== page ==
Feb 3, 2010

Threalism (Thrilling Realism)

After finally getting around to seeing The Blair Witch Project today, I asked myself, "what makes this kind of horror/thriller/mystery movie so effective?" The first key point that sprung to mind was the sense of realism, portrayed by a number of factors:
  • The use of a hand-held camera as opposed to relying on tripods, tracks, jibs etc, which creates the sense of experiencing the film ourselves as an audience.
  • The rawness of the documentary film style. Heather, a character from the BWP even states that she wanted to keep her film raw and real, with nothing cut out. So unlike genre film, with these films it feels like you're watching unedited footage. Like a family video, only sprinkled with the elements of horror.
  • The limitations of the 4:3 aspect ratio as used in The BWP, which means we see less. I found this highly effective in this film because there were many scenes shot at night when it was pitch black in the woods, and all the characters had were a torchlight each - which makes the fear of not being able to see everything or more even frightening. I guess it also affected me more because I'm living in a wide-screen world. This could be a plus for effect.
  • Direction is highly important, I've found. I'd read some IMDB trivia of BWP about what the directors did to the actors in order to further create that sense of realism:

    • "The actors were given no more than a 35-page outline of the mythology behind the plot before shooting began. All lines were improvised and nearly all the events in the film were unknown to the three actors beforehand, and were often on-camera surprises to them all."
    • "To promote discord between actors, the directors deliberately gave them less food each day of shooting."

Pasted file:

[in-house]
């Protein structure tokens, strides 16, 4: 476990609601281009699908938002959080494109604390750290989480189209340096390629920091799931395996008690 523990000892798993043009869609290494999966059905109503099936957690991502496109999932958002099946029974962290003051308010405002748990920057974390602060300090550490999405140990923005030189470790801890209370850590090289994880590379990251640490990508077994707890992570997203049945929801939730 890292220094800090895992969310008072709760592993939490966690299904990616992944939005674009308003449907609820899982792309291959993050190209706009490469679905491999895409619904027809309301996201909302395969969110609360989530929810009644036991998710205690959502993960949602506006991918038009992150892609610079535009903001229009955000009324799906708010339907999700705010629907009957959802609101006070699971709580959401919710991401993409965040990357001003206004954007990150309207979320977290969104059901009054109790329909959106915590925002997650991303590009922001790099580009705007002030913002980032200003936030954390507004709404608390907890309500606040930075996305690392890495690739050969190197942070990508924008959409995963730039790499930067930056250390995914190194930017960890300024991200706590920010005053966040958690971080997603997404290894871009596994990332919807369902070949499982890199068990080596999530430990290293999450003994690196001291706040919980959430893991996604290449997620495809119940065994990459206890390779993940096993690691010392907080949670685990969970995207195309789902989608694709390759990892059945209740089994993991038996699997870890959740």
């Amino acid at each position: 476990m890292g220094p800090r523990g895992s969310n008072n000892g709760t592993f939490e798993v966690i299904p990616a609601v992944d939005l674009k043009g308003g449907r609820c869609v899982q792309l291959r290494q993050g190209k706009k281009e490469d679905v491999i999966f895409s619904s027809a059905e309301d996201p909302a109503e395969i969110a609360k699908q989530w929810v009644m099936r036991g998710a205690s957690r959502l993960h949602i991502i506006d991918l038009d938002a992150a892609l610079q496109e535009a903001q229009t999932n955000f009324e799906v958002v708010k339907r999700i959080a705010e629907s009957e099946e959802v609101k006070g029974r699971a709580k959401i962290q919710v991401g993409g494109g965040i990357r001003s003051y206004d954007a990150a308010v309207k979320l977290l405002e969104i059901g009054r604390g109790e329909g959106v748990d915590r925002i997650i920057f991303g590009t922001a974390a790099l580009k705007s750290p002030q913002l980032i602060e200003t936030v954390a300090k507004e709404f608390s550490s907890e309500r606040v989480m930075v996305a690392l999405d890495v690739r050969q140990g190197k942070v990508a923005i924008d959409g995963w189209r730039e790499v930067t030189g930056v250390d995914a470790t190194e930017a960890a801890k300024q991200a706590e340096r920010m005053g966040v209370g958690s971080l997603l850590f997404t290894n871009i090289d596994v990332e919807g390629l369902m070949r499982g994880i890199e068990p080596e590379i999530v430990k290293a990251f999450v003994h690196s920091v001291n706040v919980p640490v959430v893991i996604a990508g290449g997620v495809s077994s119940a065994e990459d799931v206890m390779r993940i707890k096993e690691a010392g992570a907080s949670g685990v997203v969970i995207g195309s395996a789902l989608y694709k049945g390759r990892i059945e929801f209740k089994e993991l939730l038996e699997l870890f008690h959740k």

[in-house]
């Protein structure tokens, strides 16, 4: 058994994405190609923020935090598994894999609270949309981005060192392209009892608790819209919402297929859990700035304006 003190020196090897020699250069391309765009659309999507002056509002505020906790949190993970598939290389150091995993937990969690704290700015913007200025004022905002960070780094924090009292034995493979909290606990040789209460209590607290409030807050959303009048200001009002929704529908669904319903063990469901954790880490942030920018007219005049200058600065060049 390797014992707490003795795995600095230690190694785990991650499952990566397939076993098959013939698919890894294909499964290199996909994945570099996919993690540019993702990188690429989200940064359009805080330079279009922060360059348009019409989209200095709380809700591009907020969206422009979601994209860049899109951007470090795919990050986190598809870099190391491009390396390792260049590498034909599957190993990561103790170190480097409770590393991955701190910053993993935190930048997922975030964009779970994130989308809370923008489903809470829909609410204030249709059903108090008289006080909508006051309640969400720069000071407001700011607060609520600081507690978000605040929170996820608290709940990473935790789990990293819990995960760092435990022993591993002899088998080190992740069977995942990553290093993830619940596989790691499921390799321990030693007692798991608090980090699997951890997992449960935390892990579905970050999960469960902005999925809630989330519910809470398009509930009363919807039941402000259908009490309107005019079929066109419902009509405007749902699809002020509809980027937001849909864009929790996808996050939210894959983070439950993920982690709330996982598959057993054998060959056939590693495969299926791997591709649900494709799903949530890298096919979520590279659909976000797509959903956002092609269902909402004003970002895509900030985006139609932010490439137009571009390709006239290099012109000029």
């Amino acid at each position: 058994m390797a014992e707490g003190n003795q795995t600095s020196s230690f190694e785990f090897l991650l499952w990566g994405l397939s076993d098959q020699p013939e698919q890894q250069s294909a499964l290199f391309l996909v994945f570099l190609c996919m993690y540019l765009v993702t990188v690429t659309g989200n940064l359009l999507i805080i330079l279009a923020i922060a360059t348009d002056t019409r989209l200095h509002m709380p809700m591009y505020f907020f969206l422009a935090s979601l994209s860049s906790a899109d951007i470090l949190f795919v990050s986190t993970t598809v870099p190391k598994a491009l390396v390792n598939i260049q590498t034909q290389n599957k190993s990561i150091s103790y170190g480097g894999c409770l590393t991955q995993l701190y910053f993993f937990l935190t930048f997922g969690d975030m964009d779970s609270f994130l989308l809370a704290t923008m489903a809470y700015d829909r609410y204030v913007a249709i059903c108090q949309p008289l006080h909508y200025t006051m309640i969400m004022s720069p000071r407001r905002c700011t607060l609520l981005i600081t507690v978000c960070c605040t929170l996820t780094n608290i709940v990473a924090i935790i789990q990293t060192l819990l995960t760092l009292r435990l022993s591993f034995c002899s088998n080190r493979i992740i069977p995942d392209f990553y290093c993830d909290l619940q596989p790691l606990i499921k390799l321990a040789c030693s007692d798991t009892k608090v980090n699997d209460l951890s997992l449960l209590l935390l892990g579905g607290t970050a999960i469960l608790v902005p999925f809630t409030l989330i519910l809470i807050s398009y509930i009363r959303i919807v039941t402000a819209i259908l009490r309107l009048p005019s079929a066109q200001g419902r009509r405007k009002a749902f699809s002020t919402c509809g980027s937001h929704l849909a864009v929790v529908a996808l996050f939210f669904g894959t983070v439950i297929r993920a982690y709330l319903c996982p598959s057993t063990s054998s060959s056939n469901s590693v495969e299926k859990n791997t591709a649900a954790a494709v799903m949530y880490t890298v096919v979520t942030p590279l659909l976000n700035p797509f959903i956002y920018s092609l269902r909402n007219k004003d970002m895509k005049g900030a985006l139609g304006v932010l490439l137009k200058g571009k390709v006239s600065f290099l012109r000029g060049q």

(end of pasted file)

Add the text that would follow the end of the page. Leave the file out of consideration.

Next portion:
• "In a scene where the main actors are sleeping in a tent at night, the tent suddenly shakes violently and they all get scared. This was unscripted and the director shook the tent."
    • "The three leads believed the Blair Witch was a real legend during filming, though of course they knew the film was going to be fake. Only after the film's release did they discover that the entire mythology was made up by the film's creators.
      (Now, I don't know if these pieces of trivia are true, or perhaps slithers of rumours spread around the internet, but I believe them and it shows the kinds of techniques these directors use in order to bring the best out of their actors. I love that kind of directing.)

  • The way the film is marketed (especially pre-release in order to gain audiences) proves to be a vital factor in the overall effect of the film on the audience. Take Paranormal Activity for example. The film was completed in 2007, yet didn't get properly released till 2009. It made its success over the internet, where it gathered so much attention and interest that it was eventually picked up by Paramount Pictures for its own nationwide theatrical release. The BWP had used an alternative, slightly 'interactive' strategy to bring attention to the film by using "missing" posters of the three characters in the film, which they first used at Sundance. Again, I love hearing about these sorts of alternative marketing strategies for a film.
It really excites me when I hear about alternative ways of film-making on small budgets, like Paranormal Activity's USD$15,000 budget, which eventually profited in the millions. And marketing strategies like what the BWP did with posters and the use of the internet's ability to spread information (before the film was released, the actors' pages had stated their deaths that corresponded with the film's story). It's clever film-making, and I love it.

That aside, it seems the use of realism in film-making to thrill tends to be more effective on an audience. In 1999, The Blair Witch Project made it either frightening to enter the woods, or ecstatically thrilling to enter the woods in search of myths; while in 2009, Paranormal Activity brought a similar investigative horror/thriller/mystery documentary film into our homes, and into our very own bedrooms. Just typing that gave me the creeps.

With that being said, I may just put on some light comedy tonight before going to bed. Heh.

(If and when you have the chance to see Paranormal Activity, please do so! I highly recommend it.)

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